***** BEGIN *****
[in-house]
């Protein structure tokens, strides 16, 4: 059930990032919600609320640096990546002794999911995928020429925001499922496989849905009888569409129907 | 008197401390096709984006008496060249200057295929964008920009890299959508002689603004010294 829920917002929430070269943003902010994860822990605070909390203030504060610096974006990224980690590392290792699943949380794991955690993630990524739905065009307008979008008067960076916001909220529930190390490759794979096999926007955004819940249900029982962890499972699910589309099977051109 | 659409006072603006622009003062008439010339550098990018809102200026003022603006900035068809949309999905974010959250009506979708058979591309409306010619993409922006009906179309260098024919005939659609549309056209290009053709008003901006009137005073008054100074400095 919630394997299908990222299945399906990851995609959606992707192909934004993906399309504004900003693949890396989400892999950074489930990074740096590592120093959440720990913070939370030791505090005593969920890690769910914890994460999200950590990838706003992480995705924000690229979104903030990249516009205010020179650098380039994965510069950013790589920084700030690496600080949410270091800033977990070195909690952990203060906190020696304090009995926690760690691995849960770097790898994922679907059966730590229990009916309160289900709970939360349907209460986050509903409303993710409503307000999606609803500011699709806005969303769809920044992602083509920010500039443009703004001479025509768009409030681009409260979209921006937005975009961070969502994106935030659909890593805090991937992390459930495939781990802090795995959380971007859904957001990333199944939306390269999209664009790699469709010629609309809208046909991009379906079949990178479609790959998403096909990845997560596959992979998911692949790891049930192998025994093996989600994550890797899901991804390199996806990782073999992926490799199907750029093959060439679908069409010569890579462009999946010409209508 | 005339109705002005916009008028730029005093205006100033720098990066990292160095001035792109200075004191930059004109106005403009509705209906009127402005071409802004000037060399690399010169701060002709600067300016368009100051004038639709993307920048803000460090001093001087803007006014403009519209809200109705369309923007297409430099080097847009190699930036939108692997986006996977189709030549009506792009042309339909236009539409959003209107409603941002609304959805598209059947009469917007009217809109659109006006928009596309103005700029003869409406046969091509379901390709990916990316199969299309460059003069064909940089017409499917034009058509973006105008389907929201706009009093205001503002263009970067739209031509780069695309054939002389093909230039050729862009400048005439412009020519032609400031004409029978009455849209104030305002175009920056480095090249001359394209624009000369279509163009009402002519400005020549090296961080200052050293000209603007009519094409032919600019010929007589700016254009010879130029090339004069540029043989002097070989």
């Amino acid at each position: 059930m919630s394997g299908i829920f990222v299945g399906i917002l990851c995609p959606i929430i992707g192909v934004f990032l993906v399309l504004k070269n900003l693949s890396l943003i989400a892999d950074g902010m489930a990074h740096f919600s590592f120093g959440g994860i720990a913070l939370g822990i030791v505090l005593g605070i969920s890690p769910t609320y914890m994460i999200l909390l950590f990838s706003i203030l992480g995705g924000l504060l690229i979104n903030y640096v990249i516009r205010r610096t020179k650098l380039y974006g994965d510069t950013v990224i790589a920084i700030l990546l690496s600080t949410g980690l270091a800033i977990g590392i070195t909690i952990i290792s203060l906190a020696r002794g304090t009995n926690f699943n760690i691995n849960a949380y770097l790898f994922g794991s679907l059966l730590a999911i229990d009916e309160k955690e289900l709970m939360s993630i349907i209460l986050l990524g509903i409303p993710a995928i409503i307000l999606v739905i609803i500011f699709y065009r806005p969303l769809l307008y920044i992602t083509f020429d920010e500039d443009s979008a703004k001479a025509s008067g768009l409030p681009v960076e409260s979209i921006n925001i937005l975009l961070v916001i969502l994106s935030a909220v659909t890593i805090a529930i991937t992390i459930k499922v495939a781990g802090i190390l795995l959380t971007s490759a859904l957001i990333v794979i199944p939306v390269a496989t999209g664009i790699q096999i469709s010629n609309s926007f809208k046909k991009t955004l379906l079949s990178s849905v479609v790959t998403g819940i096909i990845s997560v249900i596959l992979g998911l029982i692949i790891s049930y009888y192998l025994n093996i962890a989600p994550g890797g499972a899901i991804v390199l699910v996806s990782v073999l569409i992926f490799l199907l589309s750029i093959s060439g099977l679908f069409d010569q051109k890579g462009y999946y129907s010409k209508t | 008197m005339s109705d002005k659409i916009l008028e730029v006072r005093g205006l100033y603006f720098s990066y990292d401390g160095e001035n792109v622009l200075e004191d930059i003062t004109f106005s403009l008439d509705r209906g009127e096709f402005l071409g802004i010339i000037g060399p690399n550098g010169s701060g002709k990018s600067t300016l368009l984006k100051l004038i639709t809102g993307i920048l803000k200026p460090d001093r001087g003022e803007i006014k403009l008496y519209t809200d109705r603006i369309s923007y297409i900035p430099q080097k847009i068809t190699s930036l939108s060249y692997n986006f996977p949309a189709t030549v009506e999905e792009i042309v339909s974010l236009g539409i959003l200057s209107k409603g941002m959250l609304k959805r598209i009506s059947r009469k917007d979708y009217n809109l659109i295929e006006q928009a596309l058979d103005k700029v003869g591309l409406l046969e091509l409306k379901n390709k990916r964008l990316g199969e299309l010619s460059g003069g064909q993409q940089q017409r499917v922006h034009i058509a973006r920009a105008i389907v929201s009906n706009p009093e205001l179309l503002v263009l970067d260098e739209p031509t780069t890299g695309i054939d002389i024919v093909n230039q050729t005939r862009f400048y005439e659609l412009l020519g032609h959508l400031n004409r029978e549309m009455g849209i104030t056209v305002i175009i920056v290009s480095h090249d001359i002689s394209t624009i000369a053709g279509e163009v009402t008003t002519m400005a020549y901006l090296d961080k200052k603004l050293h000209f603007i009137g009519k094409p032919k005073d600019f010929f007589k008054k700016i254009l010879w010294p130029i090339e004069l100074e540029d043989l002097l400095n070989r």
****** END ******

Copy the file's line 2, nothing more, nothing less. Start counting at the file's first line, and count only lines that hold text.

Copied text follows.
């Protein structure tokens, strides 16, 4: 059930990032919600609320640096990546002794999911995928020429925001499922496989849905009888569409129907 | 008197401390096709984006008496060249200057295929964008920009890299959508002689603004010294 829920917002929430070269943003902010994860822990605070909390203030504060610096974006990224980690590392290792699943949380794991955690993630990524739905065009307008979008008067960076916001909220529930190390490759794979096999926007955004819940249900029982962890499972699910589309099977051109 | 659409006072603006622009003062008439010339550098990018809102200026003022603006900035068809949309999905974010959250009506979708058979591309409306010619993409922006009906179309260098024919005939659609549309056209290009053709008003901006009137005073008054100074400095 919630394997299908990222299945399906990851995609959606992707192909934004993906399309504004900003693949890396989400892999950074489930990074740096590592120093959440720990913070939370030791505090005593969920890690769910914890994460999200950590990838706003992480995705924000690229979104903030990249516009205010020179650098380039994965510069950013790589920084700030690496600080949410270091800033977990070195909690952990203060906190020696304090009995926690760690691995849960770097790898994922679907059966730590229990009916309160289900709970939360349907209460986050509903409303993710409503307000999606609803500011699709806005969303769809920044992602083509920010500039443009703004001479025509768009409030681009409260979209921006937005975009961070969502994106935030659909890593805090991937992390459930495939781990802090795995959380971007859904957001990333199944939306390269999209664009790699469709010629609309809208046909991009379906079949990178479609790959998403096909990845997560596959992979998911692949790891049930192998025994093996989600994550890797899901991804390199996806990782073999992926490799199907750029093959060439679908069409010569890579462009999946010409209508 | 005339109705002005916009008028730029005093205006100033720098990066990292160095001035792109200075004191930059004109106005403009509705209906009127402005071409802004000037060399690399010169701060002709600067300016368009100051004038639709993307920048803000460090001093001087803007006014403009519209809200109705369309923007297409430099080097847009190699930036939108692997986006996977189709030549009506792009042309339909236009539409959003209107409603941002609304959805598209059947009469917007009217809109659109006006928009596309103005700029003869409406046969091509379901390709990916990316199969299309460059003069064909940089017409499917034009058509973006105008389907929201706009009093205001503002263009970067739209031509780069695309054939002389093909230039050729862009400048005439412009020519032609400031004409029978009455849209104030305002175009920056480095090249001359394209624009000369279509163009009402002519400005020549090296961080200052050293000209603007009519094409032919600019010929007589700016254009010879130029090339004069540029043989002097070989």